## TWC 193: Evens and Oddballs

In which we revisit seventh grade, and sing in the key of "A".

# TWC Task #1 - Binary String

## Task

Calculate all possible binary numbers of size $n.

## Observations

In 7th grade, I noticed that you can construct all the binary numbers by starting with 0 and 1, then prepending 0-and-1 to all the prior numbers, doubling the size of the calculated each time:

```
0
1
00
01
10
11
000
001
010
011
100
101
110
111
```

I used this method in the Perl solution.

Loosely related: This week, my 5-year-old granddaughter

showed us how she can count to `2_000_000`

:

Cora Kate: "*one* million, *two* million !!!"

## Raku

I could have written:

```
sub task1 ( UInt $n ) { ^(2**$n) .fmt("\%0{$n}b") }
```

, but that gives the wrong answer when `$n`

is `0`

. So instead:

```
multi sub task1 ( 1 ) { <0 1> }
multi sub task1 ( UInt $n ) { [X~] (<0 1> xx $n) }
```

The `multi`

is needed because the `X`

cross-operator will operate on a solo `<0 1>`

by unpacking it, translating to `'0' ~ '1'`

, which is not what we want.

## Perl

I could have written:

```
sub task1 ( $n ) { map { sprintf "%0${n}b", $_ } 0 .. (2**$n)-1 }
```

, but that gives the wrong answer when `$n`

is `0`

. (Sounds familiar.) So instead:

```
sub task1 ($n) {
my @r = ("");
@r = ( map("0$_", @r),
map("1$_", @r) ) for 1..$n;
return @r;
}
```

# TWC Task #2 - Odd String

## Task

All string elements of a given list will have the same "distance between adjacent characters", except one. Return that one string element.

## Observations

This task is naturally broken into:

- Calculating the distance
- Grouping based on that distance
- Selecting the group with only one element

The solution will probably be clearer if we keep those aspects separate.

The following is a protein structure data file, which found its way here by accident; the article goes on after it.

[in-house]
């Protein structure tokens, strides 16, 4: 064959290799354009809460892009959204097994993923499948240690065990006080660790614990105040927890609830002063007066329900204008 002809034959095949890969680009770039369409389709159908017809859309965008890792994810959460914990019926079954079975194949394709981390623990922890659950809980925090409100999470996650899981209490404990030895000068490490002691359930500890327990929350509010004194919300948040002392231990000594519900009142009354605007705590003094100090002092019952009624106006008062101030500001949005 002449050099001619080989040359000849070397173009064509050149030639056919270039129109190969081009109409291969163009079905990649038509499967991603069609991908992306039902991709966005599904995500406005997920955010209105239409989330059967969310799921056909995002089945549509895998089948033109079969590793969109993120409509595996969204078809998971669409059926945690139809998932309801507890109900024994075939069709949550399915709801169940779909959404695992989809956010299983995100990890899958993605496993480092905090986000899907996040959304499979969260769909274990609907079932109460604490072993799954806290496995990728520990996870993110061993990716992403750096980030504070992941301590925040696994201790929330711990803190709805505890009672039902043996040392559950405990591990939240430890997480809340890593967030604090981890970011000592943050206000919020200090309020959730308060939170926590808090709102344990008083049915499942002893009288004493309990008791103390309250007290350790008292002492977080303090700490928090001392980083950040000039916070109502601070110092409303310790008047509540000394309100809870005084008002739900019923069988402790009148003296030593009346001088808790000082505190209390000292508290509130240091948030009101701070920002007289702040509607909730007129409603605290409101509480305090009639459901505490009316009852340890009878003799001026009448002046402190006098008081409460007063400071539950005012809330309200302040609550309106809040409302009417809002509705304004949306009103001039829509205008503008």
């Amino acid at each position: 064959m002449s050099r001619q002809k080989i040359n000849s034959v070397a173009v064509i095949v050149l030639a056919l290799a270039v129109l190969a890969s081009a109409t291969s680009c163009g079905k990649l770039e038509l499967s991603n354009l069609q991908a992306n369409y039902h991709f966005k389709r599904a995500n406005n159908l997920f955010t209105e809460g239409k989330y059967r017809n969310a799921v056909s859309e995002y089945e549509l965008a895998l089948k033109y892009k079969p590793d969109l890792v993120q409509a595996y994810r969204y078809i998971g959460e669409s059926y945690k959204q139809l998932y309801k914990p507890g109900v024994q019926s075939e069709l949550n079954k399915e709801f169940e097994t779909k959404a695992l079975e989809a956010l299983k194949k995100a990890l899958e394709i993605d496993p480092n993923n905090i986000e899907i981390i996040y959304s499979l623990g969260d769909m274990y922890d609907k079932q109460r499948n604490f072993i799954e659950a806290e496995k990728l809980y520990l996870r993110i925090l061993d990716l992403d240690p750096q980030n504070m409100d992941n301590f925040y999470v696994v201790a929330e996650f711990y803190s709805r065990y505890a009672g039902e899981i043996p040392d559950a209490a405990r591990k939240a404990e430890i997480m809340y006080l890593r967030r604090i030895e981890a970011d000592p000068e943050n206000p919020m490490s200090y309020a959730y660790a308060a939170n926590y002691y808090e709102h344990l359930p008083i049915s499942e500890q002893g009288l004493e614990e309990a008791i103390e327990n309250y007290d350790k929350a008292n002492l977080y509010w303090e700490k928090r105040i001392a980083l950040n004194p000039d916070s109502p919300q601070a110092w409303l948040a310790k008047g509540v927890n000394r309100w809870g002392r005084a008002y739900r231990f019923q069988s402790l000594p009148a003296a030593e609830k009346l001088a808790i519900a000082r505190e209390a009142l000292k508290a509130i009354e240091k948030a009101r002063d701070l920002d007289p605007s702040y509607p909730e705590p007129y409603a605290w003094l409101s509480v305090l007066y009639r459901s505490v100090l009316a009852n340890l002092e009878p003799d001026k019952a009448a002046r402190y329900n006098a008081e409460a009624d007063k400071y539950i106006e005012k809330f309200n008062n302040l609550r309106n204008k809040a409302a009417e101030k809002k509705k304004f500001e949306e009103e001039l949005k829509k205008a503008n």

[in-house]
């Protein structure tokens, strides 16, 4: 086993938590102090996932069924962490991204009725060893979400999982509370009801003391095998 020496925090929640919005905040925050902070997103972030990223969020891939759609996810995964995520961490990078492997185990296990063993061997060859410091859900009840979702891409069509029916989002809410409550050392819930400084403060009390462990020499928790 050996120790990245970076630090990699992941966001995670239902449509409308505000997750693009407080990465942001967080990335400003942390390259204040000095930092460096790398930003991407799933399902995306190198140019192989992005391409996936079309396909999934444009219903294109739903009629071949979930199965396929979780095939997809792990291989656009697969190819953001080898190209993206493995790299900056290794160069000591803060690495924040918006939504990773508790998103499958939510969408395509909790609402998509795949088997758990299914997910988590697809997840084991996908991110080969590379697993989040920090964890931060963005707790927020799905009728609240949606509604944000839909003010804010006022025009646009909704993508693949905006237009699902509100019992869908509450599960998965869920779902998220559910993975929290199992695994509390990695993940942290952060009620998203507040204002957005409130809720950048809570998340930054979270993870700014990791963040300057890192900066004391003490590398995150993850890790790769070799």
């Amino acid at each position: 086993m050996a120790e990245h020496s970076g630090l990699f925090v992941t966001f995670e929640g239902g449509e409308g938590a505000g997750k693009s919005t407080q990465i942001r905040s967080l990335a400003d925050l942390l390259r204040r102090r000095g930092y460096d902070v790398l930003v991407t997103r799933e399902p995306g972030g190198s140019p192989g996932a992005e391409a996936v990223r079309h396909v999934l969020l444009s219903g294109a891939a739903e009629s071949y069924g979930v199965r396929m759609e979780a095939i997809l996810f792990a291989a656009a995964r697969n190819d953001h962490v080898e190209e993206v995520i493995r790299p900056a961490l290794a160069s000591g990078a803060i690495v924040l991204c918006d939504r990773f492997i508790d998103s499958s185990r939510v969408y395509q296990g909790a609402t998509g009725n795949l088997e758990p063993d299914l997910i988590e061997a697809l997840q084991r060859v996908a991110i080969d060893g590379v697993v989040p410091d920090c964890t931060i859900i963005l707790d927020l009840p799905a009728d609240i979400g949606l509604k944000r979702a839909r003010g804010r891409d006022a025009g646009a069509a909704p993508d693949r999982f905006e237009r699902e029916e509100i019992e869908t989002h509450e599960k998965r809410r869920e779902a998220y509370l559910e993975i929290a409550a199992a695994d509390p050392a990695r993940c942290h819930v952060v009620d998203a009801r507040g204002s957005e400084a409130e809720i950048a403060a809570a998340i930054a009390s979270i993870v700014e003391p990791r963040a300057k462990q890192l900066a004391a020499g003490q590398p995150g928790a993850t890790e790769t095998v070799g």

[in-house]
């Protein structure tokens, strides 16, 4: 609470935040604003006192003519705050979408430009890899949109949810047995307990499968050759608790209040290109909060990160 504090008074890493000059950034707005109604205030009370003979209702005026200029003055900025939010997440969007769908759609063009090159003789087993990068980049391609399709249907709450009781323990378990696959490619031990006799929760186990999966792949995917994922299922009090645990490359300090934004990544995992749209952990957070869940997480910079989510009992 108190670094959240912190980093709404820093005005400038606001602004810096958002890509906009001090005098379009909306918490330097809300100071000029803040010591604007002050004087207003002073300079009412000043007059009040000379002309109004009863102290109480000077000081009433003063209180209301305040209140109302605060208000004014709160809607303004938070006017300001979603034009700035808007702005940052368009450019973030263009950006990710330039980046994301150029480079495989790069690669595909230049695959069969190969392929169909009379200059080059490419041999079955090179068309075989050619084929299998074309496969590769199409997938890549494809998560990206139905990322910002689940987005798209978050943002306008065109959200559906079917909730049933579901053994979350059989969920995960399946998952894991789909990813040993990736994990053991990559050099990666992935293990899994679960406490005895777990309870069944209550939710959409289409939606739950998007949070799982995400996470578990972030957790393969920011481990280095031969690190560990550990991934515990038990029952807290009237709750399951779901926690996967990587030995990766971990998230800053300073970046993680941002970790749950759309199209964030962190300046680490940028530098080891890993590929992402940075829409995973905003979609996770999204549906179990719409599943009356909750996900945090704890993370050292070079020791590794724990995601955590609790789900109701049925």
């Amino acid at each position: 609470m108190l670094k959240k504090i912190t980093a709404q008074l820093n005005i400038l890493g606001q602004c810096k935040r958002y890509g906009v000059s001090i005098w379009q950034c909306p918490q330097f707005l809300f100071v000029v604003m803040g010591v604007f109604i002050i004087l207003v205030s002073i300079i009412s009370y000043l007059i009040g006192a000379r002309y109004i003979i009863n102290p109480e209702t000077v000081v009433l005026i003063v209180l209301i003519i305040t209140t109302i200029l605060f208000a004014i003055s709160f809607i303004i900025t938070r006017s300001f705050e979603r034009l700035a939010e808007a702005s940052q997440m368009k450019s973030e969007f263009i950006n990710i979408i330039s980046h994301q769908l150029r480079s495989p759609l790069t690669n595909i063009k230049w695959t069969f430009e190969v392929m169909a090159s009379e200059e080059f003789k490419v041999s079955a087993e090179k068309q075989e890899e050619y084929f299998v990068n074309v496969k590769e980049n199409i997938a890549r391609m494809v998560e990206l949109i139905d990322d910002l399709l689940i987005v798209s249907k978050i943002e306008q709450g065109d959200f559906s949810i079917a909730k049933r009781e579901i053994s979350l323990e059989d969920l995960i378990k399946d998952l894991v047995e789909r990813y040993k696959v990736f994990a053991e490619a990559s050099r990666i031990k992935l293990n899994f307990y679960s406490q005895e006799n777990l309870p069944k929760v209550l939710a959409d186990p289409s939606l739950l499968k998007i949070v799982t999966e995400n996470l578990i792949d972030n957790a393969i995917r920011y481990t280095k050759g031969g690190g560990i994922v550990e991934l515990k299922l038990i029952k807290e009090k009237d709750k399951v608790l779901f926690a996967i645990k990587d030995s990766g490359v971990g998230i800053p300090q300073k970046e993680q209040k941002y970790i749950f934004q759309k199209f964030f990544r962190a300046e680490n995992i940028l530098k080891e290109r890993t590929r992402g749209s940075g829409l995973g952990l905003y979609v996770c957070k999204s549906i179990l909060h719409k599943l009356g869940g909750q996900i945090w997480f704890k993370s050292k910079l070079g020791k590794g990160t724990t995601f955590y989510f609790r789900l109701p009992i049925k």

Changing `"be"`

into `1,4`

to get the difference of `3`

can be replaced with `ord`

, since the base values don't matter, only their relative distances.

## Raku

I could have golfed this to:

```
@L.classify(~*.comb.rotor(2=>-1).map({[-] $_».ord})).values.min(+*)
```

, but T'is the season of thankfulness and giving. Also, I am not happy with the assumptions that the task is making, so I structured it to better allow for warnings.

```
sub oddballs ( @list, &matcher ) {
my %h = @list
.classify(&matcher)
.values
.classify({ .elems == 1 ?? 'Oddball' !! 'Clique' });
warn "Multiple cliques exist" if %h<Clique>.elems > 1;
return %h<Oddball>.list;
}
sub neighbor_distances ( Str $s --> Str ) {
return $s.comb
.map(&ord)
.rotor(2 => -1)
.map({ .[1] - .[0] })
.Str;
}
sub task2 (@list) {
die "Must have at least 3 to have an oddball" if @list.elems < 3;
my @o = oddballs( @list, &neighbor_distances );
warn "No oddballs found" if not @o;
warn "More than one oddball" if @o.elems > 1;
return @o.head;
}
```

I want to point out that the "neighbor-difference after numeric translation" is a fine way to specify the desired grouping, but an alternative could also serve:

```
$s .= trans( ['b'..'z'] => ['a'..'y'] ) until $s.contains: 'a';
```

Reducing each letter along the alphabet until any of them is an `a`

would produce the same results.

## Perl

Using many modules, to better parallel the Raku solution:

```
use v5.36;
use List::Util qw<mesh pairvalues>;
use List::MoreUtils qw<slide>;
use List::Categorize qw<categorize>;
sub diffs ( $s ) {
state %A_N = mesh ['a'..'z'], [0..25];
return join ':',
slide { $b - $a }
@A_N{ split '', $s };
}
sub oddballs ( @s ) {
return grep { @{$_} == 1 }
pairvalues
categorize { diffs($_) } @s;
}
sub task2 ( @s ) {
my @r = oddballs(@s);
warn if @r != 1;
return $r[0][0];
}
```

`mesh`

is Raku's`Z`

.`slide`

is Raku's`.rotor(2 => -1)`

.`categorize`

is Raku's`.classify`

.`pairvalues`

makes up for Raku's Pairs being true objects.

I used the `@`

-sigil on a hash to access Perl's "hash slicing", allowing *all* of the letters to be translated in one go.

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